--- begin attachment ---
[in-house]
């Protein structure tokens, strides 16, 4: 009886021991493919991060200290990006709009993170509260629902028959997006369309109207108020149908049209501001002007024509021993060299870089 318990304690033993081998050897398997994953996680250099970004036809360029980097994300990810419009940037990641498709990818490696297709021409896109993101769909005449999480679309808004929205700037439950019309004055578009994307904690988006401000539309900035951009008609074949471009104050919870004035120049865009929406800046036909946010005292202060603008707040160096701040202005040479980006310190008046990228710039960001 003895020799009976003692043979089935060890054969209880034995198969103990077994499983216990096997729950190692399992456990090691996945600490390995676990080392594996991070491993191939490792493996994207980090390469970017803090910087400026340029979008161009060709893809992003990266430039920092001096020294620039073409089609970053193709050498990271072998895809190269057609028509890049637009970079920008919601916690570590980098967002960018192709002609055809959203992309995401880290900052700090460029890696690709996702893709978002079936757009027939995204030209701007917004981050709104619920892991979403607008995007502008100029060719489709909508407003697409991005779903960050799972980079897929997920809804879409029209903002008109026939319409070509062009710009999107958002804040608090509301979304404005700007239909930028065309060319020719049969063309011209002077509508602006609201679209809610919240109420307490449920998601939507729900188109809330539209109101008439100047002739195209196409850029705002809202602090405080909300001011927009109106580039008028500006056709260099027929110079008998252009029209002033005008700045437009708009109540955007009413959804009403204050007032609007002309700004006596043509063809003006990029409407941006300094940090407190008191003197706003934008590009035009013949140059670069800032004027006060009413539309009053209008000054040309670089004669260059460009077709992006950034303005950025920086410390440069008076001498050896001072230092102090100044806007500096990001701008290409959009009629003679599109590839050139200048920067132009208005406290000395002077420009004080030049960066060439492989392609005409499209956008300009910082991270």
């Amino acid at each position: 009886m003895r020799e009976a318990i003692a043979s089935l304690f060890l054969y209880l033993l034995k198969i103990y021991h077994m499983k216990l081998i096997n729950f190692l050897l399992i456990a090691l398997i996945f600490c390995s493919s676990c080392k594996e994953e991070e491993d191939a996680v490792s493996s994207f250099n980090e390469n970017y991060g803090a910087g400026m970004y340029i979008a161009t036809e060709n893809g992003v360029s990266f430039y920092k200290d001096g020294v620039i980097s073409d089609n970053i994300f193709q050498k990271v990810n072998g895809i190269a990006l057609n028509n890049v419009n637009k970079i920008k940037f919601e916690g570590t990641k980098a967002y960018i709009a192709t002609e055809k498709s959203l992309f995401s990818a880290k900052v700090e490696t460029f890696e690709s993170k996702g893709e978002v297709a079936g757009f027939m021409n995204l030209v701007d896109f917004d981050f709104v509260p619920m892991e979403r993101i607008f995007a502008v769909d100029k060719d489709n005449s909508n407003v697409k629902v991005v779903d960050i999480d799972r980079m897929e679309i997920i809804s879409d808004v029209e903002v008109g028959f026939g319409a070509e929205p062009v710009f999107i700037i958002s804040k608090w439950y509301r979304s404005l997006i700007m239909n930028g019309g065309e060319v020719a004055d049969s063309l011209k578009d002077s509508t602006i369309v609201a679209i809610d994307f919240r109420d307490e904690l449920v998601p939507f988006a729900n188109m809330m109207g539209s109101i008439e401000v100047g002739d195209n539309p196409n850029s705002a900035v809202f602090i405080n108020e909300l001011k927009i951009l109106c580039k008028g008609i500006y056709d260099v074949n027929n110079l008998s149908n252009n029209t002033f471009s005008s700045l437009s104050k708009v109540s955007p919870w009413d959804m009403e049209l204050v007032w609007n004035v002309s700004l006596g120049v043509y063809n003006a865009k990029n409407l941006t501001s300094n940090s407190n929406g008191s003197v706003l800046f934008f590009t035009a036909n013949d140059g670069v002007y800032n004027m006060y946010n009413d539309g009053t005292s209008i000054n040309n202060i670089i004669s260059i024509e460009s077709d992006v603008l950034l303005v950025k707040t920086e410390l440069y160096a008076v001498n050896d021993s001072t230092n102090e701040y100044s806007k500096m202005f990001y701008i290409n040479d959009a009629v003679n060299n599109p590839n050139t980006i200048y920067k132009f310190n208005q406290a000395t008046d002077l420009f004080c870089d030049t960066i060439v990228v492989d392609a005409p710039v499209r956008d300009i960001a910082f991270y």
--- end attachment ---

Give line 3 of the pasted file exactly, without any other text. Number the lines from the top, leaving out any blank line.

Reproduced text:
């Amino acid at each position: 009886m003895r020799e009976a318990i003692a043979s089935l304690f060890l054969y209880l033993l034995k198969i103990y021991h077994m499983k216990l081998i096997n729950f190692l050897l399992i456990a090691l398997i996945f600490c390995s493919s676990c080392k594996e994953e991070e491993d191939a996680v490792s493996s994207f250099n980090e390469n970017y991060g803090a910087g400026m970004y340029i979008a161009t036809e060709n893809g992003v360029s990266f430039y920092k200290d001096g020294v620039i980097s073409d089609n970053i994300f193709q050498k990271v990810n072998g895809i190269a990006l057609n028509n890049v419009n637009k970079i920008k940037f919601e916690g570590t990641k980098a967002y960018i709009a192709t002609e055809k498709s959203l992309f995401s990818a880290k900052v700090e490696t460029f890696e690709s993170k996702g893709e978002v297709a079936g757009f027939m021409n995204l030209v701007d896109f917004d981050f709104v509260p619920m892991e979403r993101i607008f995007a502008v769909d100029k060719d489709n005449s909508n407003v697409k629902v991005v779903d960050i999480d799972r980079m897929e679309i997920i809804s879409d808004v029209e903002v008109g028959f026939g319409a070509e929205p062009v710009f999107i700037i958002s804040k608090w439950y509301r979304s404005l997006i700007m239909n930028g019309g065309e060319v020719a004055d049969s063309l011209k578009d002077s509508t602006i369309v609201a679209i809610d994307f919240r109420d307490e904690l449920v998601p939507f988006a729900n188109m809330m109207g539209s109101i008439e401000v100047g002739d195209n539309p196409n850029s705002a900035v809202f602090i405080n108020e909300l001011k927009i951009l109106c580039k008028g008609i500006y056709d260099v074949n027929n110079l008998s149908n252009n029209t002033f471009s005008s700045l437009s104050k708009v109540s955007p919870w009413d959804m009403e049209l204050v007032w609007n004035v002309s700004l006596g120049v043509y063809n003006a865009k990029n409407l941006t501001s300094n940090s407190n929406g008191s003197v706003l800046f934008f590009t035009a036909n013949d140059g670069v002007y800032n004027m006060y946010n009413d539309g009053t005292s209008i000054n040309n202060i670089i004669s260059i024509e460009s077709d992006v603008l950034l303005v950025k707040t920086e410390l440069y160096a008076v001498n050896d021993s001072t230092n102090e701040y100044s806007k500096m202005f990001y701008i290409n040479d959009a009629v003679n060299n599109p590839n050139t980006i200048y920067k132009f310190n208005q406290a000395t008046d002077l420009f004080c870089d030049t960066i060439v990228v492989d392609a005409p710039v499209r956008d300009i960001a910082f991270y």